There’s an extraordinary shot early in Catrin Einhorn and Leslye Davis’ “Father Soldier Son” as a tightly packed U.S. military plane headed for Kunduz, Afghanistan can be seen from the inside, with dozens upon dozens of soldiers viewed clearly from overhead to observe them collectively looking towards an uncertain future while being totally consumed by what they know for sure they are leaving behind from the lives they lead at home. Einhorn knew of the scene from her work at the New York Times, where she was part of the team of journalists who spent a year following the First Battalion, 87th Infantry of the 10th Mountain Division as they went into combat.

“Our military affairs correspondent at the time [James Dao] was in very close contact with that battalion and its commander and he got permission for himself and a photographer [Damond Winter] who also shot that beautiful video to make several trips to Afghanistan,” says Einhorn, who couldn’t have known at the time that the series was only the start of what would be nearly a decade-long pursuit.

Although “Father Soldier Son” recognizes that any one of the men and women on that plane surely had a story to tell, Einhorn was drawn to Brian Eisch and his two young sons Isaac and Joey, who he put in his uncle’s care while he was away at war, and following a feature in the Times and a subsequent multimedia piece about the family in 2010, she kept in touch. A few years later, she and Davis, a colleague at the paper with a shared interest in filmmaking, would find themselves at the bedside of Eisch in Laconia, New York where the 17-year veteran was looking at a premature end to his tour of duty when an injury to his leg that had been occurred in service deteriorated to the point of amputation, and with a new prosthetic comes a new life for Eisch while his sons wonder whether they’ll see the same old dad again.

It creates a fascinating dynamic that Einhorn and Davis watch unfold over the course of many years as Isaac and Joey grow up, following in the footsteps of their father in some ways — both take up wrestling at school as Brian once did – but diverge in others (and from each other) when asked if they’ll join the military as Brian did and his father before him. Threading the needle between respecting the armed forces and asking what are they defending in this day and age as families like the Eisches may feel no other opportunities are available domestically for a sustainable life besides enlisting, the film shows the sacrifice that Eisch has made for his country goes beyond the physical ailment he sustained when his identity as a soldier is taken away from him and he confronts a future not knowing where he fits into others’ lives while his sons who have been deprived of having a father around already can feel as if they’ve lost him again, even when he’s back at home. With the film now available on Netflix, Einhorn and Davis spoke about putting in the time to tell such a story properly and capturing how influence takes shape during Isaac and Joey’s formative years.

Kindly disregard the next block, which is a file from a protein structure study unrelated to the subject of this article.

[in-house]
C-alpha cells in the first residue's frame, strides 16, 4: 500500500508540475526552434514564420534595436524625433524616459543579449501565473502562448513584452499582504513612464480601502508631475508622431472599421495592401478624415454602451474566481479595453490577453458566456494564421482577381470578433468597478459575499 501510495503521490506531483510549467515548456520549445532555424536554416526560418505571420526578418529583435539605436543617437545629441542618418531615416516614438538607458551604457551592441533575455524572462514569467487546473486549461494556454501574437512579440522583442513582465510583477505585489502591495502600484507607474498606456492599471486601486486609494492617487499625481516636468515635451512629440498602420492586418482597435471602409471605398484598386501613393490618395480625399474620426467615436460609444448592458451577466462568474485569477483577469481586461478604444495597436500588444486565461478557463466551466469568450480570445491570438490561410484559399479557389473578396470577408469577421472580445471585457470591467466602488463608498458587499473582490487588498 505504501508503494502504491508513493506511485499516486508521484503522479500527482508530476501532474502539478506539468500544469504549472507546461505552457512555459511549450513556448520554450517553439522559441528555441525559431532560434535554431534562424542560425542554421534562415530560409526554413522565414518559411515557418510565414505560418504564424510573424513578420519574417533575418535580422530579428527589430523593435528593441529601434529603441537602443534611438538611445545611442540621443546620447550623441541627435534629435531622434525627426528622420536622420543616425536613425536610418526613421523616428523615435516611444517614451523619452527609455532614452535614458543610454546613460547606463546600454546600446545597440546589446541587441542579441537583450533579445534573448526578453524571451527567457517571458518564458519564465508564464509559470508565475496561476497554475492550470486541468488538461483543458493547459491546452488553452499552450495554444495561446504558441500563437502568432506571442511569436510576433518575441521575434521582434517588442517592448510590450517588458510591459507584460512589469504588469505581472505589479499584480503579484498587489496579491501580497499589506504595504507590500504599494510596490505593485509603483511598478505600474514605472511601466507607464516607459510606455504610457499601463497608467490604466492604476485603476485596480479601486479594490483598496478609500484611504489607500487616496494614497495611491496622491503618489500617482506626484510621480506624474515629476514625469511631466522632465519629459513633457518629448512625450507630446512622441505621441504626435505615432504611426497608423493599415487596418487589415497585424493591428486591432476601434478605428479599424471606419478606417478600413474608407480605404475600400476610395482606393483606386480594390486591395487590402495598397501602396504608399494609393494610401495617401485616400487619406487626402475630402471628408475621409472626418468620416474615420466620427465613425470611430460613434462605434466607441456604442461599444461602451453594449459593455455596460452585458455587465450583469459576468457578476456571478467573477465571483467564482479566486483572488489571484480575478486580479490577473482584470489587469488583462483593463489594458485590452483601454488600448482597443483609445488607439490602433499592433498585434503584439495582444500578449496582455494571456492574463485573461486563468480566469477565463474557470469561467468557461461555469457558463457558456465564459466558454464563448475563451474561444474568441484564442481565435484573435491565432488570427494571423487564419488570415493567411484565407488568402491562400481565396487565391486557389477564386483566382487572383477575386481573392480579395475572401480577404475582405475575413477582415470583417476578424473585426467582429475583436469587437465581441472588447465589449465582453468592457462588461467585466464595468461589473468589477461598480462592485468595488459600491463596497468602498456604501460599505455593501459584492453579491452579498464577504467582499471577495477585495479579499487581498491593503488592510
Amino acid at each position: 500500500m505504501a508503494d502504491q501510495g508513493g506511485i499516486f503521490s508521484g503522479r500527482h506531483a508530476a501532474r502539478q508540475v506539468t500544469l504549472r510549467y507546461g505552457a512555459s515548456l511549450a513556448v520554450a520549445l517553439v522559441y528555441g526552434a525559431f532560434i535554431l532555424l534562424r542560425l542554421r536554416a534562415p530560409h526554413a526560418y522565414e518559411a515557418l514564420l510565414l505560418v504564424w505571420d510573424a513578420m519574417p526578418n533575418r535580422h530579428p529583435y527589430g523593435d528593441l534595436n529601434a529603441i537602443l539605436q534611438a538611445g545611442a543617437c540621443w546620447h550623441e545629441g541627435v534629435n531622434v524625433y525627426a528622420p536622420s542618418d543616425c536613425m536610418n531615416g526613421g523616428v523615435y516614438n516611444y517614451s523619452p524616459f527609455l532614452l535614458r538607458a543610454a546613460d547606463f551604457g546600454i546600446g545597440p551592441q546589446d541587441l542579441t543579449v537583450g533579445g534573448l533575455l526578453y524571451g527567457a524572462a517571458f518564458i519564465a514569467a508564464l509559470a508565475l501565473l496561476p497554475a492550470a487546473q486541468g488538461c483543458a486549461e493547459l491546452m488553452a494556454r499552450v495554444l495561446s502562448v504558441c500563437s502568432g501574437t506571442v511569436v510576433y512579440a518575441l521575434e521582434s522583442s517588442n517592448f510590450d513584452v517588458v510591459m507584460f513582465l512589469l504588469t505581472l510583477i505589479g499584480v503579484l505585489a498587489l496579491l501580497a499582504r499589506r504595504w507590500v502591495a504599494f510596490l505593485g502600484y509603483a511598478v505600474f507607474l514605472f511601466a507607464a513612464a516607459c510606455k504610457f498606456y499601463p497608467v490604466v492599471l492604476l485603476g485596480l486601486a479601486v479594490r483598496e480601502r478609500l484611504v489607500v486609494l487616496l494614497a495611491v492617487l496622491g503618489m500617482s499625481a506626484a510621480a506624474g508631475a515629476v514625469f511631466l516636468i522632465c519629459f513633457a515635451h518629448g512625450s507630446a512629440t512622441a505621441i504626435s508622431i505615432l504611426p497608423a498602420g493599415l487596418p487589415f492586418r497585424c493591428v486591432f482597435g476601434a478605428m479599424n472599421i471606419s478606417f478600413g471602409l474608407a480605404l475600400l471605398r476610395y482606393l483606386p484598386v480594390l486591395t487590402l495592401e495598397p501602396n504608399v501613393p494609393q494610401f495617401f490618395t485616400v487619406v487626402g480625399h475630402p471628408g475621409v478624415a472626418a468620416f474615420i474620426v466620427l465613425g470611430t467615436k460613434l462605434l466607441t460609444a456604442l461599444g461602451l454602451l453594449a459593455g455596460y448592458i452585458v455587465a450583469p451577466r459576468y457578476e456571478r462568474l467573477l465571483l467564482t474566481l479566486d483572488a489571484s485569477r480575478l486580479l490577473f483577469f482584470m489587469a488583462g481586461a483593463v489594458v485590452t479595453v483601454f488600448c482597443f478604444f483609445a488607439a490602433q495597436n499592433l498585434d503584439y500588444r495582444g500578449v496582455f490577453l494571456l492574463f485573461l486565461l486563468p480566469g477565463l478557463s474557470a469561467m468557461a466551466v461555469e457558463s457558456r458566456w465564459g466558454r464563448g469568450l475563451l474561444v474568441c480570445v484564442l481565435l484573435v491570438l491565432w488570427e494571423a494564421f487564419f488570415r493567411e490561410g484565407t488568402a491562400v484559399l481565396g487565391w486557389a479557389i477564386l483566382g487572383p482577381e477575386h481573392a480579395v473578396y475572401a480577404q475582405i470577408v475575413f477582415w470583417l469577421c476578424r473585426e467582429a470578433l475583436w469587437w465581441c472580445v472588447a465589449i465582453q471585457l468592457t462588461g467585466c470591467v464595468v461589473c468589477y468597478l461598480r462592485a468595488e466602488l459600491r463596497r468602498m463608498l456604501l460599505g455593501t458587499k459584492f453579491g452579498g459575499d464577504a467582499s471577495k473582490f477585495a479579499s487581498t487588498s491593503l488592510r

What drew you to Brian?

Catrin Einhorn: He was one of many soldiers we profiled during this initial series that we’d started in 2010, but his boys Isaac and Joey were just so captivating. and they just really grabbed onto us, so after we had met them and spent time with them over the course of the initial reporting, when we learned Brian went back to Afghanistan a couple months [later] and gotten wounded and that he was going to have his leg amputated, we knew we had to be there.

Leslye Davis: I met Brian the morning he was having his leg amputated, so I was really just thrown into the mix. Then Cat and I were just figuring out together what this was going to be. What this project ultimately looked like evolved over time as we continued to shoot because things continued to happen with the family.

Brian becomes clearly frustrated with life after the amputation. Was he always accessible?